The easy answer is quality ingredients have superior flavor. European cultured butter has a higher butter-fat content, and less water. Which results in a rich and flavorful croissant.
I recommend freezing croissants/dough after they are shaped, and before the final proof. And when you want to bake the, thaw them in the refrigerator the night before. Then, let them sit at room temp an hour before you want to bake them.
I like to store my croissants at room temp on a covered cake stand. I find they keep their flaky layers and textures this way. And they will keep for about 3 – 5 days.
recipes for leftover croissant dough
You will have scraps of dough leftover when you are cutting and shaping the croissants. I have a couple recipes that you can use the excess scraps for:
And, should you have any leftover croissants (I highly doubt it!), you can make incredibly delicious Almond Croissants using day-old croissants. I have yet to decide which I like better! 🙂
If you loved the recipe, please leave a rating & review below! It helps me continue to provide FREE recipes. And I’d love to see your creation – tag me on Instagram @butterandblissblog and #butterandblissblog. For more small batch recipes and desserts for two, follow me on Instagram, Facebook, and Pinterest!
Homemade Flaky Croissants
- Stand Mixer with Dough Hook Attachment
- 2 and 1/4 teaspoons (1 packet) instant yeast - active dry yeast also works
- 1/2 cup water, room temperature
- 3 and 1/2 cups all-purpose flour
- 1/3 cup granulated sugar
- 2 teaspoons salt
- 1 cup whole milk - I have also used 2% milk
- 1 large egg, beaten - used to brush the croissants
- 1 and 1/2 cups (3 sticks) unsalted butter, cut into cubes - slightly cool, not completely at room temp
- 2 tablespoons all-purpose flour
- Remove the milk and butter from the refrigerator. Cut the butter into tablespoon cubes and set aside.
- Spray a large mixing bowl with cooking spray and set aside. This will be the bowl used to proof the dough.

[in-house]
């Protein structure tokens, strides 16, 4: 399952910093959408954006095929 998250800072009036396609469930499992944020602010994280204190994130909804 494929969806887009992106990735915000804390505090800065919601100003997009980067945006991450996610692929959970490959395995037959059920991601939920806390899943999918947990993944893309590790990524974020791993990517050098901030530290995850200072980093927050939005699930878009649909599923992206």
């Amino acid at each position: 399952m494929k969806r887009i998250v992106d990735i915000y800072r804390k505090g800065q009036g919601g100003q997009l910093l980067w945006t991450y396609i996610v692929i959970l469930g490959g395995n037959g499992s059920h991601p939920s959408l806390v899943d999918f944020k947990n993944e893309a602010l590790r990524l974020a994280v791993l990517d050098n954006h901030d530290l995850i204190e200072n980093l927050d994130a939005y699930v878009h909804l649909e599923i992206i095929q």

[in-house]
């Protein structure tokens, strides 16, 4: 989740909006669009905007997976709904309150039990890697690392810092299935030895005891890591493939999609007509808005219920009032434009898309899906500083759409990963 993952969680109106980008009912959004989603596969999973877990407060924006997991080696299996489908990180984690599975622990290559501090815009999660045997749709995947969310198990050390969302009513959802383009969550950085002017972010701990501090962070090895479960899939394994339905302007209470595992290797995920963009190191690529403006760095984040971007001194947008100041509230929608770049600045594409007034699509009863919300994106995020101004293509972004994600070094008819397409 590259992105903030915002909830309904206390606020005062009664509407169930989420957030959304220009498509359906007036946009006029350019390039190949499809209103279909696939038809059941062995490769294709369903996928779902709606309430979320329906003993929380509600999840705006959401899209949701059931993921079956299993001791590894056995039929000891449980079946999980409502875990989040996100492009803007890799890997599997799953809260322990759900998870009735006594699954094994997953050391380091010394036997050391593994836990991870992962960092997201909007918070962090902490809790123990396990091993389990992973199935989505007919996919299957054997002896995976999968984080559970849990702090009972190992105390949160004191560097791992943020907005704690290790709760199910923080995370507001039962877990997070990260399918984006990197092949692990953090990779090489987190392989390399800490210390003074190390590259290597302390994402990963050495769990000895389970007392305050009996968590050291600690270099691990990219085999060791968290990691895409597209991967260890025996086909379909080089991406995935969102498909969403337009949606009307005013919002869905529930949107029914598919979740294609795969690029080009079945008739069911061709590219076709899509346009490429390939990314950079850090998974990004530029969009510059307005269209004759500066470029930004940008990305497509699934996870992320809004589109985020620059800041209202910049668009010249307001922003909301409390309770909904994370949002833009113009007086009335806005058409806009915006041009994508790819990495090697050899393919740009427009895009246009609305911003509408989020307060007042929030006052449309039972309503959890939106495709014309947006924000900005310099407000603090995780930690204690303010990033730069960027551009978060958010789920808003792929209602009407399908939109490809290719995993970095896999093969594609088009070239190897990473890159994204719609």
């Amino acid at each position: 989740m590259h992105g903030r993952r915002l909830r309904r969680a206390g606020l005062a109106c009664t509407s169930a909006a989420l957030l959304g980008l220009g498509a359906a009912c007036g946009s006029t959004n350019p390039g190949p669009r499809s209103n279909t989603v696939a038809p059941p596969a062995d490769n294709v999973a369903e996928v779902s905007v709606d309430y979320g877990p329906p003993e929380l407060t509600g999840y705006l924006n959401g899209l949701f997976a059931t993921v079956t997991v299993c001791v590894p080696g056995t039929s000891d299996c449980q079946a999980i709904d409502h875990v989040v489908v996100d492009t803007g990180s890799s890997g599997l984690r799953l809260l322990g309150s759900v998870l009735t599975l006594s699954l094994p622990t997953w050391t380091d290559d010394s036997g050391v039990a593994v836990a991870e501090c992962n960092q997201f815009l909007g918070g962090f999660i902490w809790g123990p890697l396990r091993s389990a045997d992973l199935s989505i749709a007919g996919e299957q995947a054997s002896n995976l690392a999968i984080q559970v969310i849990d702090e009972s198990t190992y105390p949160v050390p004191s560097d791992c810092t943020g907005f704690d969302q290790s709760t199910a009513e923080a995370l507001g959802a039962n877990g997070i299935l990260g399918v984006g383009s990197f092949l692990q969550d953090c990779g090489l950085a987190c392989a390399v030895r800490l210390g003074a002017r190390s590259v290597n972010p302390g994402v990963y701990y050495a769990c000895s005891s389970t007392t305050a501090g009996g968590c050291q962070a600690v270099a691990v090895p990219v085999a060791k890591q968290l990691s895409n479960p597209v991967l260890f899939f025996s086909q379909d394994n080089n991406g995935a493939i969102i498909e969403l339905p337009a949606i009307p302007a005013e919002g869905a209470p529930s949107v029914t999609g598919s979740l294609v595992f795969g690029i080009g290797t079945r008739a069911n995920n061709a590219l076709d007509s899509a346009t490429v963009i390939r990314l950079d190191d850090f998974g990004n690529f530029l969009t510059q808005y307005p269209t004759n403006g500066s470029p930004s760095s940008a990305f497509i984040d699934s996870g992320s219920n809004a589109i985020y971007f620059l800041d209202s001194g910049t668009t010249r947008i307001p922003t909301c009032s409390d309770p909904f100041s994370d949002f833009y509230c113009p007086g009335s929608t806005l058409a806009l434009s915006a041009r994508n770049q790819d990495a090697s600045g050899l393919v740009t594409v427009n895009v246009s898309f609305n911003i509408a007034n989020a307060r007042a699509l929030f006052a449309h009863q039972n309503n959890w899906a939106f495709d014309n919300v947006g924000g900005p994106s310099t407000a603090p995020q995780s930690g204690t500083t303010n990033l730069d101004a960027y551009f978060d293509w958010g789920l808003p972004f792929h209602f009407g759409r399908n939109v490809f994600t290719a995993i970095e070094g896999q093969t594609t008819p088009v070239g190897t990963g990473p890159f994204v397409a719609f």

- In the work bowl of the stand mixer, add 3 and 1/2 cups of flour. Add the salt and sugar on one side of the bowl. Stir the dry ingredients with a whisk or the dough hook (before attaching) to combine.
- If using Instant Yeast – Add the yeast on the other side of the bowl – away from the salt and stir to combine.
- If using active dry yeast – Sprinkle the yeast over the room temperature water in a liquid measuring cup. Allow the yeast to proof and get foamy – about 3-5 minutes. Add the yeast mix when you add the milk (next step).
- Mix the Dough – Pour the milk and water over the flour. Mix the dough on medium-high speed, until it is smooth, and no longer sticky – about 8-10 minutes. If the dough is very sticky, add more flour a tablespoon at a time. If it is very dry, add more water, a teaspoon at a time.
- Rest the Dough – Remove the dough from the mixer and gently form into a smooth ball in your hands. Place in the prepared mixing bowl and cover with plastic wrap. Rest the dough in a warm place for at least 30 minutes. Tip – Warm places to rest dough include: in your oven if you have a 'proof' setting; on top of your refrigerator; on the counter at room temp if it is a warm day.
- Wipe out the bowl of the mixer (doesn't have to be totally clean), and attach the paddle attachment to the mixer. Add the cubed butter and 2 tablespoons of flour and beat until smooth and creamy. Do not overmix – we are not mixing or creaming as we would for cookie dough.
- Shape and Chill the Butter Square – Scrape the butter onto the middle long piece of plastic wrap. Using the plastic wrap, shape the butter into a flat square – approx. 6-inch x 6-inch wide by 1-inch thick. We are using the plastic wrap to shape rather than our hands so we don't melt the butter. Wrap the butter completely in the wrap and chill in the refrigerator while the dough is proofing.
- Shape the Dough – Once the dough has proofed, pour it onto a generously floured work surface, and sprinkle the top lightly with flour. Roll the dough into a square, approximately 10-inch x 10-inch. Use a pastry brush to brush excess flour off the dough.